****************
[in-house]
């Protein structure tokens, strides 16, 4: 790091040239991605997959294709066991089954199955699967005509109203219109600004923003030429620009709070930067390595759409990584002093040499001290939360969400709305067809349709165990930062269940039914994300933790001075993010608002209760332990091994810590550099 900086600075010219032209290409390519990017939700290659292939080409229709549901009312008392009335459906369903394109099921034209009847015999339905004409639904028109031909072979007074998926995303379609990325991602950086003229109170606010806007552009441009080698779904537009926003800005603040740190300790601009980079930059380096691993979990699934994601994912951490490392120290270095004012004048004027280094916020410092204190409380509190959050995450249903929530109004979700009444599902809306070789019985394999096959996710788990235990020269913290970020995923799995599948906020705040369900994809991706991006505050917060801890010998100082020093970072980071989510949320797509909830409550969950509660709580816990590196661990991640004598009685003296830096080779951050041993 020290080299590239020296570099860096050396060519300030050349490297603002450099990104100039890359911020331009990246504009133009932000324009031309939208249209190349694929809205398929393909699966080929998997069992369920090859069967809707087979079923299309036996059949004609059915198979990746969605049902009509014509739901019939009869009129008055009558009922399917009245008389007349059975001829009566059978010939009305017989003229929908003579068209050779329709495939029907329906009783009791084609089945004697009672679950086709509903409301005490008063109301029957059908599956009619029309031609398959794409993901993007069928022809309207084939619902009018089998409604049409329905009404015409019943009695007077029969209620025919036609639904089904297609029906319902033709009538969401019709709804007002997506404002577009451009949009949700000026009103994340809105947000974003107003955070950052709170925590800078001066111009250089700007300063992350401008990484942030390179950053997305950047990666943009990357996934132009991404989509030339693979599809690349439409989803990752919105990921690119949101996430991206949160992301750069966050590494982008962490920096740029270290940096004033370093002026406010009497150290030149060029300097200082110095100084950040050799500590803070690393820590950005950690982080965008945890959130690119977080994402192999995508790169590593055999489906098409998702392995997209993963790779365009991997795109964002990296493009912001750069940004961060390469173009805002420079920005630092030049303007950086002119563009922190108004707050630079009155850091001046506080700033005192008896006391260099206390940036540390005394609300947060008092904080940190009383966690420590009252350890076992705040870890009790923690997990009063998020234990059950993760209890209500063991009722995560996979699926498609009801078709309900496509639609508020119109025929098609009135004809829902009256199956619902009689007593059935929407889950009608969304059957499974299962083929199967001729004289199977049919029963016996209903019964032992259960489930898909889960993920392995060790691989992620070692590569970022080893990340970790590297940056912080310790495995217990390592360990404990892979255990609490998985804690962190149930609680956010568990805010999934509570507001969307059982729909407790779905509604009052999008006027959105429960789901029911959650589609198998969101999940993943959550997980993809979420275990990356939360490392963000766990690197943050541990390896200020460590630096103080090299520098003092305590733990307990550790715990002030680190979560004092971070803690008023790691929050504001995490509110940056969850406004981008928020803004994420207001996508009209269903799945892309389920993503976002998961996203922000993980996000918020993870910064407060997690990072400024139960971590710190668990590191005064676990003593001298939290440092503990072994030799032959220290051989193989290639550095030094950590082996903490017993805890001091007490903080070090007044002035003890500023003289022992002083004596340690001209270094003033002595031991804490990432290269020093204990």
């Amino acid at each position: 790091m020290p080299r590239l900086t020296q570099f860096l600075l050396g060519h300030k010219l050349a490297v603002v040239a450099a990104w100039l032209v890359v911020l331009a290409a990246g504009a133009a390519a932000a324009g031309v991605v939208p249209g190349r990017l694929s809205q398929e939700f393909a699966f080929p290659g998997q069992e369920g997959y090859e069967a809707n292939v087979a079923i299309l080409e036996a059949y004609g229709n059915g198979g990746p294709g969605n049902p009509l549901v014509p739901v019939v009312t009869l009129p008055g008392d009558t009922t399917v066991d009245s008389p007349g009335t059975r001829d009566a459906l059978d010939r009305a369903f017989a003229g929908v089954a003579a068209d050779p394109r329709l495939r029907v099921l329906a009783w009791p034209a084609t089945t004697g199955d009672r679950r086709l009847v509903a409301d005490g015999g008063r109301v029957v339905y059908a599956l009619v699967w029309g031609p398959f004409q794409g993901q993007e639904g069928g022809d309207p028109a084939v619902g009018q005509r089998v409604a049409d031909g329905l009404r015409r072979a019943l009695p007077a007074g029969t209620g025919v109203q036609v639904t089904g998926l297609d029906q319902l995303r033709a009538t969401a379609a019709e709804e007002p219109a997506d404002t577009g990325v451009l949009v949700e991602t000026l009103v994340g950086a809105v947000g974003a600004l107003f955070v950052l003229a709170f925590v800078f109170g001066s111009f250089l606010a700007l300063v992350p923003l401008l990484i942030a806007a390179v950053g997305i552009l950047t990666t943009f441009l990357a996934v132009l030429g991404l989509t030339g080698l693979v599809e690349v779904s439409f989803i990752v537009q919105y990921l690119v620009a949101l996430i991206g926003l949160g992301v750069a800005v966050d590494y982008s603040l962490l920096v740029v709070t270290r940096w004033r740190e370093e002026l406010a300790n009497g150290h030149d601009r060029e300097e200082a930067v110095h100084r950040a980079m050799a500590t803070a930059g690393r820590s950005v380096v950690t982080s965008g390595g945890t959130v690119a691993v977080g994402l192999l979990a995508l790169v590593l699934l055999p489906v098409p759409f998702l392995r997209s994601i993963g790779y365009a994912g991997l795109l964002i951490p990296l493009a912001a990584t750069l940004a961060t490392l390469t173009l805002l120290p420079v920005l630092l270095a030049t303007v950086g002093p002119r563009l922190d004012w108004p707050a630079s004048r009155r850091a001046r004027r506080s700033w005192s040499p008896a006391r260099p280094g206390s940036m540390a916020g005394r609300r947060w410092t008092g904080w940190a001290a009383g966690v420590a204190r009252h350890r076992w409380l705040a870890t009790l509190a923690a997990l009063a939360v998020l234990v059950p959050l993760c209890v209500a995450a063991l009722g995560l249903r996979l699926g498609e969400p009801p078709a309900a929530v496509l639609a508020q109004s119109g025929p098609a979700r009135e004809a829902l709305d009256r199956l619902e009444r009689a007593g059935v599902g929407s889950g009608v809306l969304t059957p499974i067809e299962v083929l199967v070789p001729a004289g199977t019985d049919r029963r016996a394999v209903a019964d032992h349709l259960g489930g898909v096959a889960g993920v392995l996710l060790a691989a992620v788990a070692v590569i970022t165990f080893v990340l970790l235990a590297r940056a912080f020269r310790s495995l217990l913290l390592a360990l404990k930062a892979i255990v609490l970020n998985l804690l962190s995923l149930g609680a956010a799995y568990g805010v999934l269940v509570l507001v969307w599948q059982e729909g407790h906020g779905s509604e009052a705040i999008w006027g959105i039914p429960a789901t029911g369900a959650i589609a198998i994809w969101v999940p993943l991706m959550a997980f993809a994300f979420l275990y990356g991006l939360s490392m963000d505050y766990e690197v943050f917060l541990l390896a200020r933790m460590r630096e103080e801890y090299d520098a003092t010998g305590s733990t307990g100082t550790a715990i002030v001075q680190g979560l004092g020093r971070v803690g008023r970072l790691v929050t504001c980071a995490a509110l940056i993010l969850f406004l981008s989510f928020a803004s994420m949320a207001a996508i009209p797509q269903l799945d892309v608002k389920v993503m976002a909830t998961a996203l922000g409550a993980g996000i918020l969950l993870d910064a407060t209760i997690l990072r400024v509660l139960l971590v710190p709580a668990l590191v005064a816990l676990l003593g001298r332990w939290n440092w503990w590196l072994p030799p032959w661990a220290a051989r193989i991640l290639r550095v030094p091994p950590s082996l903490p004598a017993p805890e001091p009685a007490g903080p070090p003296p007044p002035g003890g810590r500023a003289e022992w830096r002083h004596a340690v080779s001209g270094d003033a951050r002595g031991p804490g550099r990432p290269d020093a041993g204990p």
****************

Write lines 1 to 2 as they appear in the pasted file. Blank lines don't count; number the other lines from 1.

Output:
[in-house]
């Protein structure tokens, strides 16, 4: 790091040239991605997959294709066991089954199955699967005509109203219109600004923003030429620009709070930067390595759409990584002093040499001290939360969400709305067809349709165990930062269940039914994300933790001075993010608002209760332990091994810590550099 900086600075010219032209290409390519990017939700290659292939080409229709549901009312008392009335459906369903394109099921034209009847015999339905004409639904028109031909072979007074998926995303379609990325991602950086003229109170606010806007552009441009080698779904537009926003800005603040740190300790601009980079930059380096691993979990699934994601994912951490490392120290270095004012004048004027280094916020410092204190409380509190959050995450249903929530109004979700009444599902809306070789019985394999096959996710788990235990020269913290970020995923799995599948906020705040369900994809991706991006505050917060801890010998100082020093970072980071989510949320797509909830409550969950509660709580816990590196661990991640004598009685003296830096080779951050041993 020290080299590239020296570099860096050396060519300030050349490297603002450099990104100039890359911020331009990246504009133009932000324009031309939208249209190349694929809205398929393909699966080929998997069992369920090859069967809707087979079923299309036996059949004609059915198979990746969605049902009509014509739901019939009869009129008055009558009922399917009245008389007349059975001829009566059978010939009305017989003229929908003579068209050779329709495939029907329906009783009791084609089945004697009672679950086709509903409301005490008063109301029957059908599956009619029309031609398959794409993901993007069928022809309207084939619902009018089998409604049409329905009404015409019943009695007077029969209620025919036609639904089904297609029906319902033709009538969401019709709804007002997506404002577009451009949009949700000026009103994340809105947000974003107003955070950052709170925590800078001066111009250089700007300063992350401008990484942030390179950053997305950047990666943009990357996934132009991404989509030339693979599809690349439409989803990752919105990921690119949101996430991206949160992301750069966050590494982008962490920096740029270290940096004033370093002026406010009497150290030149060029300097200082110095100084950040050799500590803070690393820590950005950690982080965008945890959130690119977080994402192999995508790169590593055999489906098409998702392995997209993963790779365009991997795109964002990296493009912001750069940004961060390469173009805002420079920005630092030049303007950086002119563009922190108004707050630079009155850091001046506080700033005192008896006391260099206390940036540390005394609300947060008092904080940190009383966690420590009252350890076992705040870890009790923690997990009063998020234990059950993760209890209500063991009722995560996979699926498609009801078709309900496509639609508020119109025929098609009135004809829902009256199956619902009689007593059935929407889950009608969304059957499974299962083929199967001729004289199977049919029963016996209903019964032992259960489930898909889960993920392995060790691989992620070692590569970022080893990340970790590297940056912080310790495995217990390592360990404990892979255990609490998985804690962190149930609680956010568990805010999934509570507001969307059982729909407790779905509604009052999008006027959105429960789901029911959650589609198998969101999940993943959550997980993809979420275990990356939360490392963000766990690197943050541990390896200020460590630096103080090299520098003092305590733990307990550790715990002030680190979560004092971070803690008023790691929050504001995490509110940056969850406004981008928020803004994420207001996508009209269903799945892309389920993503976002998961996203922000993980996000918020993870910064407060997690990072400024139960971590710190668990590191005064676990003593001298939290440092503990072994030799032959220290051989193989290639550095030094950590082996903490017993805890001091007490903080070090007044002035003890500023003289022992002083004596340690001209270094003033002595031991804490990432290269020093204990």